As others have pointed out, the Cable TV industry is not ‘hurting’ like the music industry was when Steve Jobs pulled 99-cent track downloads out of his rabbit hat. Google and Motorola can easily provide the technical means to integrate both content providers, broadcasters, ISPs, and Cable TV infrastructure sectors — but the business model of the existing Cable TV market providers will have to evolve and be attractive to the Cable TV franchise. The bandwidth of the Cable TV coax is so high that it will be a very long tme before competitive “last mile” delivery infrastructure (i.e., fiber) can reach the critical mass to replace or threaten coax.
The Cable TV providers see that long-term trend coming, and it will provide them with the incentive to work out new relationships with the consumer to bring new life into the existing coax network.
And can you imagine how the real consumer economy, and the advertising and marketing efforts of any and all manner of business, will respond when it is possible to integrate clickable Internet links on top of, superimposed, and synchronized with, video, movie, and TV programming of all kinds — including commercials, of course ?
It will be absolutely HUGE !
The following is a critique in response to an article on Slate posted by a Farhad Manjoo, who tries to make the case that Internet pricing by the byte as opposed to by bandwidth is not only inevitable but preferable (or, at least, “reasonable”). Mr. Manjoo’s comments can be viewed here .
Your perspective is misguided and out-of-whack, as is your pronouncement of what rates seem “fair” or “reasonable”, for several reasons.
For starters, charging by the byte is more a measure of *storage* cost, and not appropriate to the concept and practice of streaming experience which the internet has quickly become — and for which the marketing and advertising promotions of the ISPs and Telcos are largely responsible !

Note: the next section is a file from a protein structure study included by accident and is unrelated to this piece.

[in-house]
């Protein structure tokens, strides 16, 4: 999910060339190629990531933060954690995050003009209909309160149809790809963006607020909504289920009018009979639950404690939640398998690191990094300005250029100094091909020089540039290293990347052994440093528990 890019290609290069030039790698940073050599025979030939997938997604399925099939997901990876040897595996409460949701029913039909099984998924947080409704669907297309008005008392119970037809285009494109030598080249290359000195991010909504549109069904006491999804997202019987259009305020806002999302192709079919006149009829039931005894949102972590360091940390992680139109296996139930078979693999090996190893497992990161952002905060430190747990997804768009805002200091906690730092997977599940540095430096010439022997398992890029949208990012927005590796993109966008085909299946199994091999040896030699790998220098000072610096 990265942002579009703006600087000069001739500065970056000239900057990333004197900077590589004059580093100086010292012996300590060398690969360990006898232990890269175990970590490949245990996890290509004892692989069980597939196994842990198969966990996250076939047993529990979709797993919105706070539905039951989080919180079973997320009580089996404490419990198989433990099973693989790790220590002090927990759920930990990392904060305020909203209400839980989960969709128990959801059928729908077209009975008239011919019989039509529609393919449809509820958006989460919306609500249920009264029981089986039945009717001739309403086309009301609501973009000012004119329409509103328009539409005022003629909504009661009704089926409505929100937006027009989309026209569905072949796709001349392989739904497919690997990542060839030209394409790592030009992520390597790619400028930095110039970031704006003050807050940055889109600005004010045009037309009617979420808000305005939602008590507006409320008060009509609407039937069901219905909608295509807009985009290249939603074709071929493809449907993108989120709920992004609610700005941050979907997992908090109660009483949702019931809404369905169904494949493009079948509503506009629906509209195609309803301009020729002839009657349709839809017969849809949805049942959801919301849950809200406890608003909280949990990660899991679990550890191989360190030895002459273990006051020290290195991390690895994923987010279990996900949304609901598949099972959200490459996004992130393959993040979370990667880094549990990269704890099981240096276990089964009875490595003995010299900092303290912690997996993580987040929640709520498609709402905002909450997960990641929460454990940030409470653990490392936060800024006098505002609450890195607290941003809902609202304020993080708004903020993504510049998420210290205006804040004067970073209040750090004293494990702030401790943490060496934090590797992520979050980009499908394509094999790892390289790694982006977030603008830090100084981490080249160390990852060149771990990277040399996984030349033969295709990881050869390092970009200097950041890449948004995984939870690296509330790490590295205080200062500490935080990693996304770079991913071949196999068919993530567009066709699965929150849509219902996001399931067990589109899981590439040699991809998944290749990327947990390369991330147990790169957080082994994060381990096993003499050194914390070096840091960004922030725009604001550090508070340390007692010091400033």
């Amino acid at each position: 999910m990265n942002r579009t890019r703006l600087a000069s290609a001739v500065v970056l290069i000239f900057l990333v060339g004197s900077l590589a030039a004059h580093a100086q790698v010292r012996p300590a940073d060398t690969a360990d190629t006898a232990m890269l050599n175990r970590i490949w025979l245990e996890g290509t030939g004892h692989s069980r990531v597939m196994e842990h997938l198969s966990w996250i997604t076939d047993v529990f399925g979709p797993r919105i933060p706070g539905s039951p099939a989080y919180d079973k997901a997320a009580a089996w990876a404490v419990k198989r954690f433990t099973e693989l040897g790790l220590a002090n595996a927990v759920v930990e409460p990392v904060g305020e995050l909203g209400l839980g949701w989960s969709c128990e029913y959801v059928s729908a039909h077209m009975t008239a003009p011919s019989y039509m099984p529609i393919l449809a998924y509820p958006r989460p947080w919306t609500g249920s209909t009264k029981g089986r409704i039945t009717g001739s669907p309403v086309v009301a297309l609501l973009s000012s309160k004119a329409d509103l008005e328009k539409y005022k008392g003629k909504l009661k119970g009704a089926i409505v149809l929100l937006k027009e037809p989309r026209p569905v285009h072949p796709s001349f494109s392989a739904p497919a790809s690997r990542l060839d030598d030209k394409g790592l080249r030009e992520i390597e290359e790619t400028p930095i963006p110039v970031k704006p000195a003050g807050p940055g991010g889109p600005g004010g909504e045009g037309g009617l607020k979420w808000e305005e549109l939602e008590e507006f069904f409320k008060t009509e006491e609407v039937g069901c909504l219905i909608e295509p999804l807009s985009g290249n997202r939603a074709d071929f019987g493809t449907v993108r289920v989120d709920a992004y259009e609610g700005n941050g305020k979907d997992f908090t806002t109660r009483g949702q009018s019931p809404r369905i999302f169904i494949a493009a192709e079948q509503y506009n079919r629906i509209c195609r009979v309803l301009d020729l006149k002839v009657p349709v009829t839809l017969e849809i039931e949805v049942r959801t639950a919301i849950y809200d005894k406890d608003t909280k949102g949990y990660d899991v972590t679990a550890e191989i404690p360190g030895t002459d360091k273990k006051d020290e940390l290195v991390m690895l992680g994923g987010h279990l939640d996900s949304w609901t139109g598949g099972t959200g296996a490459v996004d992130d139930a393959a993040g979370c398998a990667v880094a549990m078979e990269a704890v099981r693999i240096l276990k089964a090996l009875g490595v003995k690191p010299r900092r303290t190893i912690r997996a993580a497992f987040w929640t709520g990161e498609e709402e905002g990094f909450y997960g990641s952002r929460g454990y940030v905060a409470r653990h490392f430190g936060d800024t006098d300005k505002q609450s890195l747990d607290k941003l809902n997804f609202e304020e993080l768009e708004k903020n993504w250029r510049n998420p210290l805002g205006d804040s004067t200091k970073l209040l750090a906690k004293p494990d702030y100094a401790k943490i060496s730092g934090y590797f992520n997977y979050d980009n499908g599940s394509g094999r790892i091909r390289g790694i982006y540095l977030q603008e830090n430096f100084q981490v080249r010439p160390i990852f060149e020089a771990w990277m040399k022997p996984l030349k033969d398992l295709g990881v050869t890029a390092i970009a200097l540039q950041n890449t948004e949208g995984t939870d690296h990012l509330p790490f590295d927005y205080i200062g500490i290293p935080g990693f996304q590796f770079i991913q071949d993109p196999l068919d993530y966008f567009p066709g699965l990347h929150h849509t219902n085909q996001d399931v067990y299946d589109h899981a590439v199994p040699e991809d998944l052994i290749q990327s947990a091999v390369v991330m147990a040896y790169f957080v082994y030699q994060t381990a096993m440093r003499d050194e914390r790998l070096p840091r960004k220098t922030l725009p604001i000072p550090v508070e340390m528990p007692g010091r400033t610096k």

Consider this: would you propose that the billing paradigm for cable TV be changed such that it is based on the amount of video information which is broadcast over cable channels ? It is quite easy to measure the amount of information bits contained in cable video transmission, and you could extend your rationale to suggest that viewers of cable TV programming have a certain allotment of total informational bits which they can consume in a month, and which they must budget, lest the charges for the service be escalated. If you watch too much TV and exceed your allotment, you pay more.
When you elect a cable TV selection of programming, the assumption is that you can ‘watch’ that programming as much as you want in any given month in exchange for the monthly charge. In other words, the contract is based on agreeing to pay for a given level of streaming, always on, experience — not the number of video bits which are pushed down the cable.